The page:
Mike Epps is a comedian at heart and one of the funniest comic actors to emerge into the Hollywood scene, but in his latest film, Repentance, he undertakes a serious role as Ben, the loyal brother of Tommy Carter (Anthony Mackie), a spiritual therapist whose successful book attracts the attention of a profoundly disturbed man (Forest Whitaker). Opening in select theaters on February 28th, the horror-thriller directed by Philippe Caland also stars Sanaa Lathan, Nicole Ari Parker, and Ariana Neal.
I recently landed an exclusive interview with Epps who talked about how the project came together, what drew him to the role, why the spiritual undertone of the film appealed to him, the easy directing process with Caland, how he stepped up his acting game opposite Mackie, what it was like shooting on location in New Orleans, and how he escapes boredom by pursuing a multi-faceted career. He also discussed his upcoming live comedy show, Mike Epps: After Dark Tour, which hits the road in March, and playing Richard Pryor in the Nina Simone biopic, Nina, starring Zoe Saldana. Check out the interview after the jump.
MIKE EPPS: The script was sent to me, and I read it, and I really enjoyed my character, Ben, after I read it. It was something that really appealed to me because it was so different from anything I have ever done. I’m a comedian at heart. I tell jokes, do stand-up. I’ve played in a lot of comedic films, but this definitely stood out.
What was it that first struck you when you read the script and made you say I definitely want to do this?
EPPS: I loved the fact that the character was very, very loyal and very sacrificial when it came to his brother. He was weak and strong at the same time. Sometimes when you read characters that are very vulnerable, as Ben was, it’s really appealing to you.
Can you talk a little bit about your character and story arc?
EPPS: Ben is the brother of Tommy. Tommy is a motivational book writer. Ben definitely came from the hard knocks of life. He’s been to prison and he’s sort of a deadbeat kind of a guy. He does odd jobs and he’s trying to make ends meet. But he’s definitely a fan of his brother’s work. He didn’t mind taking a back seat to what his brother was and who he was.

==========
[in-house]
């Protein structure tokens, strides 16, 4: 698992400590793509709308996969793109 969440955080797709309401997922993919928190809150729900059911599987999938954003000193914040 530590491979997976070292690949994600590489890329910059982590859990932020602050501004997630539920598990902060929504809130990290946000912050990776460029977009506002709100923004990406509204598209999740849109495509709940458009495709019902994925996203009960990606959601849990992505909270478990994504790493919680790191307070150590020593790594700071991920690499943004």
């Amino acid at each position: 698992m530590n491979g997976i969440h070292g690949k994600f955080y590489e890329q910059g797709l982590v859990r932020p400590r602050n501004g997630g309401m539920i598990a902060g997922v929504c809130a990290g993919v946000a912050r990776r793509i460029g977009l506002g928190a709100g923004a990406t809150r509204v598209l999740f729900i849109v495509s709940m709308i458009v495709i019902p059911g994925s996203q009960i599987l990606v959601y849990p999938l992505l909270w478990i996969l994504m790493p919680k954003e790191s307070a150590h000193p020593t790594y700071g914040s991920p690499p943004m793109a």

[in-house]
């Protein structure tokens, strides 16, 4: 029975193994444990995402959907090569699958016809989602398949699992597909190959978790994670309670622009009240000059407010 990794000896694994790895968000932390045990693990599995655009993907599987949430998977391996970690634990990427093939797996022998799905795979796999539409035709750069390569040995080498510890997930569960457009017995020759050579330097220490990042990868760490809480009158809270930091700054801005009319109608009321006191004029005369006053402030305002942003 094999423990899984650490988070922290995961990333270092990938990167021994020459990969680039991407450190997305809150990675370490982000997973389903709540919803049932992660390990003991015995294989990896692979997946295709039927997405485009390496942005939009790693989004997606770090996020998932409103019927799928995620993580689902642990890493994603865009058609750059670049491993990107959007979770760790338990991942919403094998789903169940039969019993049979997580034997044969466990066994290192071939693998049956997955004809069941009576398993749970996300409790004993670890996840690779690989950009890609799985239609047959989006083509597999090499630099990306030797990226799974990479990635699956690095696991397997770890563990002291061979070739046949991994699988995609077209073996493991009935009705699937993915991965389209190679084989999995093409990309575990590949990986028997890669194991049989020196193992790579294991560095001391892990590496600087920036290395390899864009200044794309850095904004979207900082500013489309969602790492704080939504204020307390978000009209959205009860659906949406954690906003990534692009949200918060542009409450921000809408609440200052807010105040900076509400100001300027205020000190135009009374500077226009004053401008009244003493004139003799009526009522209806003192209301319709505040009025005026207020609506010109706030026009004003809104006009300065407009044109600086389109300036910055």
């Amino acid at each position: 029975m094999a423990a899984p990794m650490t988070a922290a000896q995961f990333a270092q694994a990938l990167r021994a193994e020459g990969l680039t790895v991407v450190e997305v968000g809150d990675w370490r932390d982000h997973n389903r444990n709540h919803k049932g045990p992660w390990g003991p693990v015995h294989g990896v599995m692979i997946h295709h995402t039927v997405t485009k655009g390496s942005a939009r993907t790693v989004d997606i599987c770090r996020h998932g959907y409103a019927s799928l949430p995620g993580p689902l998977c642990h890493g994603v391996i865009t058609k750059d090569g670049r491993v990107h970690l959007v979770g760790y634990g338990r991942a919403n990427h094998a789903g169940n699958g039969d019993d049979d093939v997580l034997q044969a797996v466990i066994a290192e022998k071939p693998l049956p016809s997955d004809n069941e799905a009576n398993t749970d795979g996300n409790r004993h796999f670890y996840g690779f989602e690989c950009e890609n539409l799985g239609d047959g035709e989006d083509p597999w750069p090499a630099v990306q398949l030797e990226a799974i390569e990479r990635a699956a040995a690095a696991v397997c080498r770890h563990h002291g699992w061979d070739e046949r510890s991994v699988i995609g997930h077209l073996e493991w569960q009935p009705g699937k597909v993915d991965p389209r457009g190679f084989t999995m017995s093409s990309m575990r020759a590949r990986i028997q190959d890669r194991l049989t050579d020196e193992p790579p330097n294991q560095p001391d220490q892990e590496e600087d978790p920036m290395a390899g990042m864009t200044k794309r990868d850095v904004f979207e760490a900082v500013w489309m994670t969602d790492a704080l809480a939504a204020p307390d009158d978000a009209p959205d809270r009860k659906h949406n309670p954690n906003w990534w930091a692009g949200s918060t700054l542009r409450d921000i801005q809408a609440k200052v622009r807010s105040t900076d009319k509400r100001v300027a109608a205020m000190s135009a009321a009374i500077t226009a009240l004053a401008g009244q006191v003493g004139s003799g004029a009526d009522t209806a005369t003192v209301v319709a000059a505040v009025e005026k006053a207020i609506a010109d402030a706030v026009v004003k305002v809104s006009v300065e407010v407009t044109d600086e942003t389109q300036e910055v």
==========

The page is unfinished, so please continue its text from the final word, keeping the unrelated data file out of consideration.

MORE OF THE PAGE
Was the spiritual undertone of the film part of what you found appealing about the story?
EPPS: It was. I mean, everybody deals with their secrets in some sort of a way. I don’t think there’s any human being walking around on this earth that doesn’t keep something to himself, whether it’s good or bad. I think there are levels of keeping secrets. In this movie, it was really rough. It was a tough secret, but I think people are going to relate to this film on the strength of that alone.
EPPS: Philippe was great, first and foremost. Philippe was such a great aspect to us as the actors, because he had previously shot this film before and played the character that Forest Whitaker played. It was easy for him to convey to us what was done and what was said and what was needed. The most challenging part of this film for me were the torture scenes which were really heavy, because sometimes I couldn’t channel what feeling to have and what really made me tick. I didn’t know whether I was scared or angry or upset.
You had some intense scenes with Anthony Mackie. How did the two of you work together to strike the right tone?
EPPS: Anthony Mackie is definitely a great actor, and to work with him, you definitely have to step your game up. He alone gave me an incentive to really work hard and want to do good in this film because he’s such a great actor.
How was it shooting on location in New Orleans?
EPPS: It was really good. I’ve shot movies down there before like Welcome Home, Roscoe Jenkins. People are very warm and receptive. Food is good. Oh man, I ate so much gumbo down there! I was gumbo-ed out! Etouffee-ed out! The environment can be kind of rough sometimes because it’s so real. After Hurricane Katrina, people are a little different. The streets are different.
In this film, you have African American actors in all the lead roles but it’s a universal story that can appeal to a diversity of people. Do you think it’s becoming less and less important today who is playing what because content is more and more reflecting our diversity?
EPPS: Like I said, this film here is a remake of a European film in which Philippe played the starring role. I think sometimes when you get certain actors and certain artists together, they tend to take away the color line of it. When the story is good and the performances are good, you lose sight of the color. You just really enjoy it and you walk away with a neutral feeling about it.
You have a very diverse career. What do you enjoy doing the most: your stand-up comedy, acting, producing, writing, rapping or all of it?
EPPS: I do it all. You can get really bored in this business, and I think that’s one of the reasons why I’ve challenged myself so many times in different areas because you can get really bored and stagnated in one area. So, I do a lot of different things to keep myself occupied. As we know in this business, it’s a ‘hurry up and wait’ business and you have to really wait sometimes in some areas. I just keep myself busy. When one thing stops, the other one is rolling.
What do you have coming up next that you’re excited for audiences to see?
EPPS: I have a tour coming out, Mike Epps: After Dark Tour, which starts in March by Live Nation that will be in every major city in every B and C market. I also have a movie coming out called The Nina Simone Story (Nina). I played a little bit of Richard Pryor in it. It’s starring Zoe Saldana. So, I got a couple of things down the chute.